Mal Peet's win of the Guardian Children's Book Prize was announced at their swanky new offices in King's Place last night. Exposure is the third in Mal's "football" series set in South America and , incredibly, only his fourth book. (His Tamar won the Carnegie Medal).
I haven't read Exposure (am really put off by the footballing setting, even though I know that's not what the book is "about") but I know there's a re-working of Othello in there and parallels with Posh and Becks (I don't think he'd dare strangle her).
Last year's winner, Patrick Ness, made a generous announcement speech after Julia Eccleshare had been through all the longlisted books, which was also nice for the authors there who hadn't quite made it to the shortlist.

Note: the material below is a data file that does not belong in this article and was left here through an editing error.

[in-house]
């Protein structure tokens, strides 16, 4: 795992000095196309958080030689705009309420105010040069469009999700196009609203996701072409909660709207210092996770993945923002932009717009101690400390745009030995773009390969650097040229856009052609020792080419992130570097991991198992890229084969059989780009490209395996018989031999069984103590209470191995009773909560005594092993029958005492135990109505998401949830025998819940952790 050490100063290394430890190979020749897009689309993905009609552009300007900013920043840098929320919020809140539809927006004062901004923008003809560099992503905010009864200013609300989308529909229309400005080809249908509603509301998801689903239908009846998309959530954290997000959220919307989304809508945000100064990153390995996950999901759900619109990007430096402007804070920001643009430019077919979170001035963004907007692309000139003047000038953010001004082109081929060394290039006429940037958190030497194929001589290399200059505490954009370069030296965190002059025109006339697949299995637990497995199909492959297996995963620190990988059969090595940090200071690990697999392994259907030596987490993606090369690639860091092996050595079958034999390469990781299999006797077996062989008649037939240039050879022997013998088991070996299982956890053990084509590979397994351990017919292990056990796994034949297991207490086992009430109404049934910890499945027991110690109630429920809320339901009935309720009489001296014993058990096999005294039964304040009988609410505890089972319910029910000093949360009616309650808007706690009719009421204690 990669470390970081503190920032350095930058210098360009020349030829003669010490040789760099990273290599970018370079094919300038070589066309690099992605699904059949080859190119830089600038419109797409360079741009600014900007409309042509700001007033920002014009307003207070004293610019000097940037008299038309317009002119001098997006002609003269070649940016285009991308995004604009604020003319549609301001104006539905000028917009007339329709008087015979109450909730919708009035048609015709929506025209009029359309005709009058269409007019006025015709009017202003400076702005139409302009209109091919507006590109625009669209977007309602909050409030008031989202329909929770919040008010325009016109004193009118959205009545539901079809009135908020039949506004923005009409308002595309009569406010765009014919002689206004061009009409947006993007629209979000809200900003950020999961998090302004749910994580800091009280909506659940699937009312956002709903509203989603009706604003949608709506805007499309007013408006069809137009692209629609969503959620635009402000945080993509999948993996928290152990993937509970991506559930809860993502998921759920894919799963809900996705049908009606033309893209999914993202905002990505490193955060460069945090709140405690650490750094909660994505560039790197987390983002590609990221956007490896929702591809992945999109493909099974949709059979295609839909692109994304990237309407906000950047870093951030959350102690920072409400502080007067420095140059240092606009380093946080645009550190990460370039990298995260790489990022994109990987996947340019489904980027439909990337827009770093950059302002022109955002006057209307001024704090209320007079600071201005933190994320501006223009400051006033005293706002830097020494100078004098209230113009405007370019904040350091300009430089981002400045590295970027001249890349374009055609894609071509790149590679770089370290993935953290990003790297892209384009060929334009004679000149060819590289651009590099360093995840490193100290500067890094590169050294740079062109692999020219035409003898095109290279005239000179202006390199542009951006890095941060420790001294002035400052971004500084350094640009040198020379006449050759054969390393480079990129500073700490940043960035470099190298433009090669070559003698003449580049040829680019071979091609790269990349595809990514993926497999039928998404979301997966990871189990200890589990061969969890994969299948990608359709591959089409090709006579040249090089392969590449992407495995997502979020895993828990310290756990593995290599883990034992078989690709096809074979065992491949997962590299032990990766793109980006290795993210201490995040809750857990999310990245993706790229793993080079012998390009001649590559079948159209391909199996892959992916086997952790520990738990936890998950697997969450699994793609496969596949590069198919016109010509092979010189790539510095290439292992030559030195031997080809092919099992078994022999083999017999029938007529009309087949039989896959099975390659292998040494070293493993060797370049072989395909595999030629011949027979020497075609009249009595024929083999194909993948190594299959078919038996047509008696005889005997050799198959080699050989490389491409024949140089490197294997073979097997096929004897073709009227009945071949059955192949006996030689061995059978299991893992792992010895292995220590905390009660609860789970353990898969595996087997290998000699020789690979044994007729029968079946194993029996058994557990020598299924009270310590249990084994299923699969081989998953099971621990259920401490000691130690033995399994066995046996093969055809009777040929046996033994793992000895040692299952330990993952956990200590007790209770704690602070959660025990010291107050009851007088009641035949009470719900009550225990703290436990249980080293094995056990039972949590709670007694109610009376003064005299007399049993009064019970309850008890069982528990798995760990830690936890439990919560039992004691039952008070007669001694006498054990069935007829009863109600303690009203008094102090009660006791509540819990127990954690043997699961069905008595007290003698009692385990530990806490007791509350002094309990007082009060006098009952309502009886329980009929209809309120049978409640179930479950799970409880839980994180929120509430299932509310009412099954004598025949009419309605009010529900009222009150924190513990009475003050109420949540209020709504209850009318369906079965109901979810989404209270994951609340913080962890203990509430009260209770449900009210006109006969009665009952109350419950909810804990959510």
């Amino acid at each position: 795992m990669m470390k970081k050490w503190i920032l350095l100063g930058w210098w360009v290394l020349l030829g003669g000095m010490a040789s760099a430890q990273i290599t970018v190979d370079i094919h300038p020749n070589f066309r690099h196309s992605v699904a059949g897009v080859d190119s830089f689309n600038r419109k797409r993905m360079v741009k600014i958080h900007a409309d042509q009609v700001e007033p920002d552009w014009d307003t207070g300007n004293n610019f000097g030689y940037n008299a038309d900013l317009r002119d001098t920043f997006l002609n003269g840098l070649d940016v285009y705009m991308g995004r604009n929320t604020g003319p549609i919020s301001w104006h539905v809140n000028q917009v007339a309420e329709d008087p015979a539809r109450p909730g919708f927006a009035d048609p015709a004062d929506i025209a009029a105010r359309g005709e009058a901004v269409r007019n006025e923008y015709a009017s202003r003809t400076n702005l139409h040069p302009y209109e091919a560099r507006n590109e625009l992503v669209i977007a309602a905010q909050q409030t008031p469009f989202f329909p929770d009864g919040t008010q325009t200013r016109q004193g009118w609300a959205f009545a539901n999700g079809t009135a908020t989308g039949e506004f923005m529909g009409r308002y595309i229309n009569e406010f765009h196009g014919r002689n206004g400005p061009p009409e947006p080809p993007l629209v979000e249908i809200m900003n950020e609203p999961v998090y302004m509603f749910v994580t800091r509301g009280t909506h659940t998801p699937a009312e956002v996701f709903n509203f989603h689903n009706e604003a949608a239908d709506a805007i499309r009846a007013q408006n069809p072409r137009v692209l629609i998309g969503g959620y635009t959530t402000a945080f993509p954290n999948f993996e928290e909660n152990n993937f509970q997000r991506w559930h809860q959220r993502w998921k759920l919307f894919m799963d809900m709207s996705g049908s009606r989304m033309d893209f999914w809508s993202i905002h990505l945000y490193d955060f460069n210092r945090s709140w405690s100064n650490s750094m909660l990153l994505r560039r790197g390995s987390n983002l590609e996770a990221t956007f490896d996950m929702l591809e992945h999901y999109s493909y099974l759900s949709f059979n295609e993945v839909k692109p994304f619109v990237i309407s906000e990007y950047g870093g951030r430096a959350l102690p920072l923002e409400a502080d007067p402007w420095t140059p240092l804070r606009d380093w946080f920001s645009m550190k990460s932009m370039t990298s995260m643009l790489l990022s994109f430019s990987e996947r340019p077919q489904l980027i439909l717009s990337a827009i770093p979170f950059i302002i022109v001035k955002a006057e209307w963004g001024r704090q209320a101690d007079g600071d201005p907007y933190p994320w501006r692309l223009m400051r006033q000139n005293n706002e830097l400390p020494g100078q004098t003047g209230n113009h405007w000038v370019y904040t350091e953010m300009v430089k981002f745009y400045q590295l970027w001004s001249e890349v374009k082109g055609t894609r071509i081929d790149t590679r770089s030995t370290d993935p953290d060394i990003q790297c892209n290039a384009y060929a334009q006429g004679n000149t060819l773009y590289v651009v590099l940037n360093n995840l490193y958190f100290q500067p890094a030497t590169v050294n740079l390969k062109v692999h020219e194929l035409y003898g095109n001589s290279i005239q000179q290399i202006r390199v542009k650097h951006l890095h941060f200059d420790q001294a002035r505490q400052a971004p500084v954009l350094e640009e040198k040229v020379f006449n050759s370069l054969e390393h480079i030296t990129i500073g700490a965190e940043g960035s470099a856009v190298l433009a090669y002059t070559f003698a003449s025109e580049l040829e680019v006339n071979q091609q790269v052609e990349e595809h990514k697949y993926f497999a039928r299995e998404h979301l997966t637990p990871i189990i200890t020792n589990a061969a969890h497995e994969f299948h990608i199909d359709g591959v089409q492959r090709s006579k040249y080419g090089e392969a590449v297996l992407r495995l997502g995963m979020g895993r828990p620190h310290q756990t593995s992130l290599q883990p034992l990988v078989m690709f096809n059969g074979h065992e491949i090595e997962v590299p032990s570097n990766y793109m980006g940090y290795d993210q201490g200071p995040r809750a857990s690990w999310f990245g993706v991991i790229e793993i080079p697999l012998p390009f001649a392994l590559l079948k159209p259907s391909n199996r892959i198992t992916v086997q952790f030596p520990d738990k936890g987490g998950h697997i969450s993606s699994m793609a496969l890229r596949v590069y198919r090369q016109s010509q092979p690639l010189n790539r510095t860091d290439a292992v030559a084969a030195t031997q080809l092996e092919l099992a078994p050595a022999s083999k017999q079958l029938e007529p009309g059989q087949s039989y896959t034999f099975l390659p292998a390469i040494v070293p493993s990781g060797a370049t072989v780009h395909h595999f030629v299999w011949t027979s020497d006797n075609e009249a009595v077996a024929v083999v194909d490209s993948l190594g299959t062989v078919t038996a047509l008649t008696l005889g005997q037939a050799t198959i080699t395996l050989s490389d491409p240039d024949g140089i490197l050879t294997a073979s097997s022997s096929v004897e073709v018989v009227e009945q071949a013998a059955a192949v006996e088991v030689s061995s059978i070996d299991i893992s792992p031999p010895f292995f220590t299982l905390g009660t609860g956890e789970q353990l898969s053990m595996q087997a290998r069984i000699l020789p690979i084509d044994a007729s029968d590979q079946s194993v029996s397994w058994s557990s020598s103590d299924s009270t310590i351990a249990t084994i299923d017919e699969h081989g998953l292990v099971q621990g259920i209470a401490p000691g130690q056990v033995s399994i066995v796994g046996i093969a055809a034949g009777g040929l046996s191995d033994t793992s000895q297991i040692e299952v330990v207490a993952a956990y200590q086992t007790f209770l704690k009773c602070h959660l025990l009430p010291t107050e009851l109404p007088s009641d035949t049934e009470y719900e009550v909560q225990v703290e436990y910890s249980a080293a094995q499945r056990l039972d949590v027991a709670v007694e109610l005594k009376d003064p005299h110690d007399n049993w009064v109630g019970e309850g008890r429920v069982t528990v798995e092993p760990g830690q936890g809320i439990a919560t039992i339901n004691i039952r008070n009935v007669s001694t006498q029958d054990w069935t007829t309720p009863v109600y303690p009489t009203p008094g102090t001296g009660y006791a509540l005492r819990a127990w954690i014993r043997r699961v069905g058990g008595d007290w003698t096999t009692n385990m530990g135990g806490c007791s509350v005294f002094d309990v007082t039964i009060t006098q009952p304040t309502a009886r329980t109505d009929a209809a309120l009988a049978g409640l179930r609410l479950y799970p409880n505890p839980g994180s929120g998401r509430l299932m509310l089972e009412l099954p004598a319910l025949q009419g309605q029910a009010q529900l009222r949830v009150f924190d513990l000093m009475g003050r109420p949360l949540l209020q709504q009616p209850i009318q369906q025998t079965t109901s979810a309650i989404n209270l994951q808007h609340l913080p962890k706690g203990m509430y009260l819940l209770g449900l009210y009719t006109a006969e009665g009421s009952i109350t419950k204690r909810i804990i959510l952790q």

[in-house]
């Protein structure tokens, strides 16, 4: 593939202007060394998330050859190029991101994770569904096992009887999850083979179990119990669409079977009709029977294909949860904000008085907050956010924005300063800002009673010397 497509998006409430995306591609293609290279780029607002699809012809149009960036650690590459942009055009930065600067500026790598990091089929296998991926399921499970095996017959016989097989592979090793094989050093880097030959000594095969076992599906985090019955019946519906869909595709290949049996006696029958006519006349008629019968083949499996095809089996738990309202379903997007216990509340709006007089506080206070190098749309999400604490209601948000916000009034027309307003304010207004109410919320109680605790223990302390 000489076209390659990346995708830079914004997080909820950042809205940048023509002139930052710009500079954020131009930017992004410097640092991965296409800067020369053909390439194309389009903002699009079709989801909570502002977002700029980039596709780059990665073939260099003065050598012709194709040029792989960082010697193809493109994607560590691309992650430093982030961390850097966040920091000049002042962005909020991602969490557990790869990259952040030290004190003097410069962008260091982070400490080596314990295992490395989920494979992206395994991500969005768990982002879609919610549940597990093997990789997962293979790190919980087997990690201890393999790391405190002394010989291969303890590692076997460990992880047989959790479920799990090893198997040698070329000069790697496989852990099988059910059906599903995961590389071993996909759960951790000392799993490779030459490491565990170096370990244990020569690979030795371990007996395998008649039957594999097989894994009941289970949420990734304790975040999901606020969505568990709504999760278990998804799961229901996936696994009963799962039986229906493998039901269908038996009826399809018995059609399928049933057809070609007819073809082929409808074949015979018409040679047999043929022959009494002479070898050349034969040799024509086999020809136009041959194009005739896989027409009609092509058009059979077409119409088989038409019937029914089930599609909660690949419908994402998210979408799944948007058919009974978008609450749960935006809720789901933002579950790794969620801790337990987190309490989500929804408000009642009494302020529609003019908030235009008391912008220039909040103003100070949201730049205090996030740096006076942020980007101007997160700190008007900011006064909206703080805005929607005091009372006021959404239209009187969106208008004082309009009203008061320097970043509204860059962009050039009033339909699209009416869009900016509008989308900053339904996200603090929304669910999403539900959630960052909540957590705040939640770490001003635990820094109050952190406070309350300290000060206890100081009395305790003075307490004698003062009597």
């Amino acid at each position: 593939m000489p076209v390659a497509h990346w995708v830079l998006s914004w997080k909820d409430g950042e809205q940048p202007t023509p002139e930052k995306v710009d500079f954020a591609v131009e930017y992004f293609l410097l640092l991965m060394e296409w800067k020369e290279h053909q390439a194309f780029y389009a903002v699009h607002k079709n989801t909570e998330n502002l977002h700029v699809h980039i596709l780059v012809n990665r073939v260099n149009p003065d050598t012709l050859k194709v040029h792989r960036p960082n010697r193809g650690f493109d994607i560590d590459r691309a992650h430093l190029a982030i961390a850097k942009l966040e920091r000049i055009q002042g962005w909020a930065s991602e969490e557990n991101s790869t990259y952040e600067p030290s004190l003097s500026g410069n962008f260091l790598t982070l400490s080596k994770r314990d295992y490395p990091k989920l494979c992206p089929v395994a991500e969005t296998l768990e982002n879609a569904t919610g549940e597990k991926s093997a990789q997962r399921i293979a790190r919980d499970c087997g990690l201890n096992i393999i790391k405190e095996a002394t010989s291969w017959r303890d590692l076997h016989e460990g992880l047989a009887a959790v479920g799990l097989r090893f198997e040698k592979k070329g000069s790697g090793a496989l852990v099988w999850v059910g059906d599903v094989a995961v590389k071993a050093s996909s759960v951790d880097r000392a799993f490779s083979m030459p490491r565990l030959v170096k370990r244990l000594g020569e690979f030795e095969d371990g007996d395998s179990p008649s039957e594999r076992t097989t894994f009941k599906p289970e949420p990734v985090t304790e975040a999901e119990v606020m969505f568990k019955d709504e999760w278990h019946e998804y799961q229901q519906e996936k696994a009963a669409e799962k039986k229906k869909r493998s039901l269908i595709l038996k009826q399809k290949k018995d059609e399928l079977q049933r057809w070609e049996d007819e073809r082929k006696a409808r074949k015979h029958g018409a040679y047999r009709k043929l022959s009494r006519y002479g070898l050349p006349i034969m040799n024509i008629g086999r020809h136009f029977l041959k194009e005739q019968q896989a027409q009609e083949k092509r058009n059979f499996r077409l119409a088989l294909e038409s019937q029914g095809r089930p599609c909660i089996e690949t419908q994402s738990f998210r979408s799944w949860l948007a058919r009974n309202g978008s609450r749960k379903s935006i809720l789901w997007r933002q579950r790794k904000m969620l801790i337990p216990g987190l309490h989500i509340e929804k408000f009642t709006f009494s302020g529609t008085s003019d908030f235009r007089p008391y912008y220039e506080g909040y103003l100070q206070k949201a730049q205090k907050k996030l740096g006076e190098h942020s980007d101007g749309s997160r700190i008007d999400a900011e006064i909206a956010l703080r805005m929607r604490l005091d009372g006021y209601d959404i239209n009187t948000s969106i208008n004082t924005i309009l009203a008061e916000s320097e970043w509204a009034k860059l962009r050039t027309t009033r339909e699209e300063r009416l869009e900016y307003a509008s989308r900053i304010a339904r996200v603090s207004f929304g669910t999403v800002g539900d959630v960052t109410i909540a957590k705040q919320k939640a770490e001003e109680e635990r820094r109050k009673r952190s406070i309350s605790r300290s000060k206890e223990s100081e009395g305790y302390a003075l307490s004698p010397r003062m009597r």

And then Mal, appearing fleetingly like Boris Johnson in his astonishment at having won, made an amusing speech and was given a framed mocked up Guardian front-page. He had been unkind about the paper in Exposure and reckoned that the amount he had spent on buying it for 35 years meant, even with his award cheque, the Guardian was still quids in.
Mal was a co-judge, with me and Jenny Valentine last year when The Knife of Never Letting Go won and now he will have another go because part of the prize is to be judge next time. It's the only children's book prize judged by fellow-writers and a lovely one to win. Congratulations to Mal.
The other two judge were Celia Rees and Andy Stanton and the award is chaired by Julia Eccleshare.